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    I think art is art is art is art, and everyone has the right to do whatever they want with their own artwork and its noones place to say what is better, or more pure, you can have a preference, but I always get irked by the elitism that comes with those who believe that not updating with technology gives you some sort of artistic edge over others. I think shooting and using no post-production is great, and I think using tons and tons of post production is great, its all art in the end right and its all subjective.
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  7. #17

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    Dude... I think you are WAY off base here. Basically, you're saying that you prefer non-edited images, or as you put it, stuff that's not "over-manipulated crap". Well then, you have the right to that, and I hope you find stuff you enjoy. However, not everyone views it as that.

    As far as your comment "put down the editor and start taking better pictures.", that's a pretty rude thing to say. And besides, you can't do anything with a bad image.


  8. #18
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    Dude... I think you are WAY off base here. Basically, you're saying that you prefer non-edited images, or as you put it, stuff that's not "over-manipulated crap". Well then, you have the right to that, and I hope you find stuff you enjoy. However, not everyone views it as that.

    As far as your comment "put down the editor and start taking better pictures.", that's a pretty rude thing to say. And besides, you can't do anything with a bad image.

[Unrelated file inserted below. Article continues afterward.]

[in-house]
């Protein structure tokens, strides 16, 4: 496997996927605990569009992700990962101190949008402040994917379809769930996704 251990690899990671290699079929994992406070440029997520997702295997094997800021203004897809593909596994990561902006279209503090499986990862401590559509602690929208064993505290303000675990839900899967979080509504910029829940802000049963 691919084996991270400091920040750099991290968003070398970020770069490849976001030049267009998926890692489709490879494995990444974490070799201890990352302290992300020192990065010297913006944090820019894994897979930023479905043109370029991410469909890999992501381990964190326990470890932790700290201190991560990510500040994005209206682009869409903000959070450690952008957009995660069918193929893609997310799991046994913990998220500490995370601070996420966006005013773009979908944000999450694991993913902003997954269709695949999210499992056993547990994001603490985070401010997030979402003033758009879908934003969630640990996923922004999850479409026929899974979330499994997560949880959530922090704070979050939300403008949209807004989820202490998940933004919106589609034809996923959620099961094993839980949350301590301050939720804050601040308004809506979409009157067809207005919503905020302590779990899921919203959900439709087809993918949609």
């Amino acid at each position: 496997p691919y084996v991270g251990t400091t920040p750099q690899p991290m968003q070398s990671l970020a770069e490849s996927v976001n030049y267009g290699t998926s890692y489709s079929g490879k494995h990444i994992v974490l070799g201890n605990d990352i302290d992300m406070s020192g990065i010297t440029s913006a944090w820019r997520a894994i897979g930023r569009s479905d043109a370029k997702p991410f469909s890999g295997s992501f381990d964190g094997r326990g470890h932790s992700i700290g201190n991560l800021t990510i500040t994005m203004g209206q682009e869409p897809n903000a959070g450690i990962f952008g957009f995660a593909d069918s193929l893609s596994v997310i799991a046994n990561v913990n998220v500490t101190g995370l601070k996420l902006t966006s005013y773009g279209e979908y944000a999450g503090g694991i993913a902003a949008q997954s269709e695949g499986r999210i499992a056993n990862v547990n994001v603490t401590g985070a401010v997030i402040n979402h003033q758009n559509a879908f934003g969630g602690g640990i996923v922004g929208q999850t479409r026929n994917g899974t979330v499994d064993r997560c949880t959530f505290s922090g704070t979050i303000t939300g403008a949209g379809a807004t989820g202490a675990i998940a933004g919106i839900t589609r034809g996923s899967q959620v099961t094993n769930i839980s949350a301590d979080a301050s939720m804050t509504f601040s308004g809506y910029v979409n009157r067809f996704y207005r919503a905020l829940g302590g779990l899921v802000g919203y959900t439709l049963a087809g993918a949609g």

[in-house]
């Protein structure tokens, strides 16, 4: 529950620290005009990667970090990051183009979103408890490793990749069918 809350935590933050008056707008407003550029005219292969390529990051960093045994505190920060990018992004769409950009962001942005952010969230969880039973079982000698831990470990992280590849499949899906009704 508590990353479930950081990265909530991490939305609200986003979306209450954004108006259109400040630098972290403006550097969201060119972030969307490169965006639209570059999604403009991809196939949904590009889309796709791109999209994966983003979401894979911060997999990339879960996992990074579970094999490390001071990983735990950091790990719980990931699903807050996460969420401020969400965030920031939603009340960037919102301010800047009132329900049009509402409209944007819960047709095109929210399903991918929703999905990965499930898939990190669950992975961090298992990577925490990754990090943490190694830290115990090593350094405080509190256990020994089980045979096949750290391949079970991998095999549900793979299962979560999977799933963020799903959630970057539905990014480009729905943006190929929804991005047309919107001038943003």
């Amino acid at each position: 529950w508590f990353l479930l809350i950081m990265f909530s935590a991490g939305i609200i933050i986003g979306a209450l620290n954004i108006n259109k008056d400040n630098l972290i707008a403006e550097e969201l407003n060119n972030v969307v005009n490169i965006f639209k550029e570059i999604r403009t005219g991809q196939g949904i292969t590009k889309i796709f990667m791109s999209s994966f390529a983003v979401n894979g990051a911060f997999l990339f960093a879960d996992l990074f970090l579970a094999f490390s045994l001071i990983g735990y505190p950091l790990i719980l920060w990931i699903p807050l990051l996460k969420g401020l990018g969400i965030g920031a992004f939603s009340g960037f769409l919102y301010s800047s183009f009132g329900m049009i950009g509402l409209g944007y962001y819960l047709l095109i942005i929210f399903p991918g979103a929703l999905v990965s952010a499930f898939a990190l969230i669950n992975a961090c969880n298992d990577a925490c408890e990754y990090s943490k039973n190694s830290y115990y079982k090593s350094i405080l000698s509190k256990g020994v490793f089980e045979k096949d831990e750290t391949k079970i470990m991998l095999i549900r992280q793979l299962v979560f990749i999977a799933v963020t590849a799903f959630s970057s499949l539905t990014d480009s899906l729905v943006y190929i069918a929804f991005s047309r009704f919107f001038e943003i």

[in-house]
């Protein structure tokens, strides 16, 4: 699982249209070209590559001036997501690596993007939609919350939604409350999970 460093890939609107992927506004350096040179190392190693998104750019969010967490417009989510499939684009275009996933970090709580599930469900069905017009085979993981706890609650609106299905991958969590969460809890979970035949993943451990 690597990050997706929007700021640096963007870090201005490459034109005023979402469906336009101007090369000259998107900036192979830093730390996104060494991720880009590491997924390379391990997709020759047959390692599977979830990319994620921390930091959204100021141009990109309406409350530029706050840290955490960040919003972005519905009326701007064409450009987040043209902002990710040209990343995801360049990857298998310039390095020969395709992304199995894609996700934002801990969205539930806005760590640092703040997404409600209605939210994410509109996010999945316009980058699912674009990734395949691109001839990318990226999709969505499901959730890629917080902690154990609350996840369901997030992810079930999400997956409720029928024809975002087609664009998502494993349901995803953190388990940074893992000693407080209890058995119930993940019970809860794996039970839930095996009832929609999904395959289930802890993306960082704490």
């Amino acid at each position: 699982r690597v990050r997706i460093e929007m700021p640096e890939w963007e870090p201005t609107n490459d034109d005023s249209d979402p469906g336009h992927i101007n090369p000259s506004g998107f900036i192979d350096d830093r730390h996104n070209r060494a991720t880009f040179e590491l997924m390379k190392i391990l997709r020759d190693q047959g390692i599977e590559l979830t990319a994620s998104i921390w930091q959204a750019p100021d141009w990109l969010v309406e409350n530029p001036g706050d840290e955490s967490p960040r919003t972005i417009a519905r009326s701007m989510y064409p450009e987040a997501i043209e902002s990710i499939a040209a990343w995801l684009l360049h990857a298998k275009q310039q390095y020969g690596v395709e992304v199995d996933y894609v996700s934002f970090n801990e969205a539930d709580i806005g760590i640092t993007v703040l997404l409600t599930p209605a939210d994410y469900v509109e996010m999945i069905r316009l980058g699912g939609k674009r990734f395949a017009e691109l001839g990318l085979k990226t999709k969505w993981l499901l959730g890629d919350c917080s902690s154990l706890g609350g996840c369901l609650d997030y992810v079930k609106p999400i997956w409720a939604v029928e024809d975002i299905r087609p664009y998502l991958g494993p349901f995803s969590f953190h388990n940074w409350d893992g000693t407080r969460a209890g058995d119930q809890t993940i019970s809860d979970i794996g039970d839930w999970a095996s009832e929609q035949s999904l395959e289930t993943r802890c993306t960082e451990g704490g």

Yup! Thats an extremely succint way to put what I was trying to say in my rant above, you can't judge people for taking advantage of new advancements in the field in which they are passionate.
    Cannon Ixus I5

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  9. #19

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    Boy this debate can really open a can of worms. Kind of like what is the best camera system Canon or Nikon or what is the best tripod.

    Anyways, I shot film for a long time and I now shoot entirely digital. I think the only reason I would go back to film is if I decide to start shooting large format. I like the fact the I can do many of the processes sitting at my computer instead of standing in a room full of chemicals for hours. I will admit I've seen over saturated photos that make me want to close my eyes or turn away. I also know that it would've been pretty difficult to take a series of photos of the inside of a theater auditorium (see link below). If it wasn't for the ability to do HDR I'm not sure I could've really captured and documented the room properly.

    A good image starts with the photographer understanding composition and light. The next step is the camera and the media he/she uses to capture that moment in time. The final step is the print whether it be electronic or a print you can hold in your hands. For years you could manipulate the negative and the final print in the darkroom. I don't see any difference between now and then. Nowadays instead of a darkroom I work in LightroomŪ.

    http://photos.kevinsakyphotography.com/gal...262587771_NNN9w




  10. #20

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    Talk about a subject that can bring out debate. I'm not a big fan of photoshop images, but then again I don't consider myself an "artist". I started taking pictures using a medium format b&w film camera and developed the rolls myself. The goal was to find a great shot and take the picture correctly, if I got it wrong it was a lost opportunity only "manipulation" really dealt with how long I chose to leave the negative in the chemicals and how I printed it. I still carry that over into digital, I do very little manipulation of any image, pretty much just the basics if necessary, I don't even own Photoshop nor was I ever able to master it when I had access to it....

    I think we'll end up with at least 2 camps here, those that take pictures for the sake of the image and those that are in it for the art and heavily manipulate their images. Personally I love Photoshoped but it becomes like any art, beauty is in the eyes of the beholder. We have artists who may be photographers and photographers who may be artists, don't think there is or should be one right answer to this question, although technology really made this much easier.
    Steve J